Confession: after writing about taking baby sleep advice with a grain of salt, I continued to torture myself and keep reading baby sleep books. Bad, I know. But I couldn’t help myself. And now that I’m through the fog, I can finally 1) admit it, and 2) tell you I’m so glad I did it because I discovered a super simple sleep trick that I seriously wish I’d known sooner.
I stumbled upon a book called The Happy Sleeper when my friend Jacqueline sent me an article written by the book’s authors. Curious, I downloaded a sample to my Kindle and my the end of the day I had finished the entire book. It was seriously so logical and helpful—I really wish I had been able to read it sooner and apply their strategies to the newborn stage!
That being said, I’ll let you decide if you want to read it or not. But I must share with you the one most helpful tidbit I learned: the 90-minute awake span. This may not be a revolutionary idea to some of you, but as a new mom who has no experience with babies at all, this was a game changer in the best way possible.
In a nutshell:
“…After about the age of 2 months, she will start to feel drowsy around 90 minutes after waking up (before this age, she’ll flicker in and out of sleep much more quickly). There is a magical little window here when falling asleep is easy. When you’ve missed the window and she’s overtired, she may yawn, pull her ears, rub her eyes, cry , or appear a little wired. At this point, falling asleep becomes more difficult because her nervous system is overwhelmed and dysregulated. This 90-minute rule of thumb applies to the start of your baby’s day, and also to each window of time she’s awake after a nap, throughout the day. The 90-minute awake span is one of the most successful ways to improve naps and , as a result, all sleep. Sleep begets sleep. One of the most common mistakes parents make is not putting baby down to nap often enough, which results in a chronically overtired baby whose nervous system is overstimulated and who is even less capable of falling asleep.”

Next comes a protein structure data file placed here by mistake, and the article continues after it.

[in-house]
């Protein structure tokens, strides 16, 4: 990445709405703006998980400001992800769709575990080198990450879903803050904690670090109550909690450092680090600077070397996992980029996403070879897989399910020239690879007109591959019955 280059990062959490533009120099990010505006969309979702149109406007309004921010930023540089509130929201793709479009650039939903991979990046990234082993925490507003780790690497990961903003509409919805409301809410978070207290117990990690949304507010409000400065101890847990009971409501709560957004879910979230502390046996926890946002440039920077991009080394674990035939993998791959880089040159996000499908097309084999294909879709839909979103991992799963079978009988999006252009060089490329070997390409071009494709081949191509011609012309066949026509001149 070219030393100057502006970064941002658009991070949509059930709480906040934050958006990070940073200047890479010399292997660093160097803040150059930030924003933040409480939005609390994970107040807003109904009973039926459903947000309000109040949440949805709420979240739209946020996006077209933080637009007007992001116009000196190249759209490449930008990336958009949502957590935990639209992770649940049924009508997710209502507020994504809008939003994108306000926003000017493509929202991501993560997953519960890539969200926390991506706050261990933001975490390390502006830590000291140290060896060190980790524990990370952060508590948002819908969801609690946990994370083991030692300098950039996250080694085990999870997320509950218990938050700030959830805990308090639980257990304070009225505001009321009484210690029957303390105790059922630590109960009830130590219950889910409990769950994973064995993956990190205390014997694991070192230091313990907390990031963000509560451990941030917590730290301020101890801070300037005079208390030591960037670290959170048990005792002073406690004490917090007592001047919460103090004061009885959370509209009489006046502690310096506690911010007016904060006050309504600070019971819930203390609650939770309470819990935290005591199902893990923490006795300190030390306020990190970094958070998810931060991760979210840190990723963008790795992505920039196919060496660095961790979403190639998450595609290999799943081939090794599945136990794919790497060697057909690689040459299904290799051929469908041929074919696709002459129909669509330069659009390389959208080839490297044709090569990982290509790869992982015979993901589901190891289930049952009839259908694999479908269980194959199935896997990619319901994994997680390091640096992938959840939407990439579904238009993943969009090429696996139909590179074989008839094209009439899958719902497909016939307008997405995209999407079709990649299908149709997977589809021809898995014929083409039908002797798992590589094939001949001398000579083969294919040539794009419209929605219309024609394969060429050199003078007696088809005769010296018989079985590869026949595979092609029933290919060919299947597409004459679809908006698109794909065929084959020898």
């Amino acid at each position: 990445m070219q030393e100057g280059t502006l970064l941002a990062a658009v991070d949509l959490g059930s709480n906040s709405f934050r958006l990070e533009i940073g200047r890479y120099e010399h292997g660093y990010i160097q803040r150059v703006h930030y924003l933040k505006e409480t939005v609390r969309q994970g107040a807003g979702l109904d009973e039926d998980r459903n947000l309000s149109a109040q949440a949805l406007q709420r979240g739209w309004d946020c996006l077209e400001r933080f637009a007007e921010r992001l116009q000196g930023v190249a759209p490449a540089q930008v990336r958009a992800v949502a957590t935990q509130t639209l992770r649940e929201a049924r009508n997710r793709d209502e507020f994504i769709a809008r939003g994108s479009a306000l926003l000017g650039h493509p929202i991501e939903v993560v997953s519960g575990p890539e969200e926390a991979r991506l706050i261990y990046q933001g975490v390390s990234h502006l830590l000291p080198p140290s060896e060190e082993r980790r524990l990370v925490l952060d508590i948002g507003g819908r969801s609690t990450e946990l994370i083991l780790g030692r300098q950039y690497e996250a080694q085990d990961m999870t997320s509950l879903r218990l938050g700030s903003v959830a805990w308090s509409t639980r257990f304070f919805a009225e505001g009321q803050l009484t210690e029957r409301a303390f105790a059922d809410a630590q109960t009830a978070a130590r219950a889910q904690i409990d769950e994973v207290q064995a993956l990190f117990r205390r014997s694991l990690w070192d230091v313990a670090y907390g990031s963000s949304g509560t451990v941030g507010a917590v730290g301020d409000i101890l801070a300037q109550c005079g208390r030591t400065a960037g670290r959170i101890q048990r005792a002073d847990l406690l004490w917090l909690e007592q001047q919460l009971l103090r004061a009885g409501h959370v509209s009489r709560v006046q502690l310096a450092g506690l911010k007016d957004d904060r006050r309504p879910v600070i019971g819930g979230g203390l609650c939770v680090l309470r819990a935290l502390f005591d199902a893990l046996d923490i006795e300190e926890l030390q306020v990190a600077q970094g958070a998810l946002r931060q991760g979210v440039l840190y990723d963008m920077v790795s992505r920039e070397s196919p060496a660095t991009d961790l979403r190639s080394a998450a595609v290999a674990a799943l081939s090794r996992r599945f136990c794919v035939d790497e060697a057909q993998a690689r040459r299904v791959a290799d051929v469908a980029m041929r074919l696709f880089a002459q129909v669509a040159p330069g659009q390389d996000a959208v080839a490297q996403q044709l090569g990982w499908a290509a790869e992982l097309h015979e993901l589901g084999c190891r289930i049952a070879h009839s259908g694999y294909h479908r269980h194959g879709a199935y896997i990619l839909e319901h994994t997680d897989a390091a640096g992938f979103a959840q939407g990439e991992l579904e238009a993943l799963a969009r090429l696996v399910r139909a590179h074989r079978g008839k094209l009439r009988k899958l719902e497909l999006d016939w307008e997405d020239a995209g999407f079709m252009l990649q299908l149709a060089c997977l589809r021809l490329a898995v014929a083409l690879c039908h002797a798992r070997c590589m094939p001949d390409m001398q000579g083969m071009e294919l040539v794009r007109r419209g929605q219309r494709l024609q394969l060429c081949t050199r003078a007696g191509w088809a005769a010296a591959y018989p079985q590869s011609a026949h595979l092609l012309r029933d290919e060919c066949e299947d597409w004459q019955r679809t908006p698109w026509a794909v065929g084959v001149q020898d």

At first I thought this was crazy—Jack didn’t seem tired at all after only being up for an hour or so. But since nap time was a bit of a nightmare at the time that I read this, I decided it couldn’t really get worse and was worth a try. The first few times were strange, I admit. He totally just stared at the monitor, and even cried a bit so I was in and out of his room soothing him back to sleep. But after a day or two, naps became a breeze and they still are today.
What used to be a super stressful thing in our lives—getting Jack to nap and figuring out when he was tired—has now become a consistent, reliable activity that Jack is thankful for and much happier as a result of. Our issue now is not so much that he doesn’t nap enough, but that I sometimes have to actually wake up him from his last nap so he doesn’t miss bedtime!
In about a month or so (around 6 or 7 months) I imagine we’ll get him into a nap schedule based on time of day rather than span of awake time, but for now, this is our golden ticket to amazing daytime sleep. Hope it helps you, too!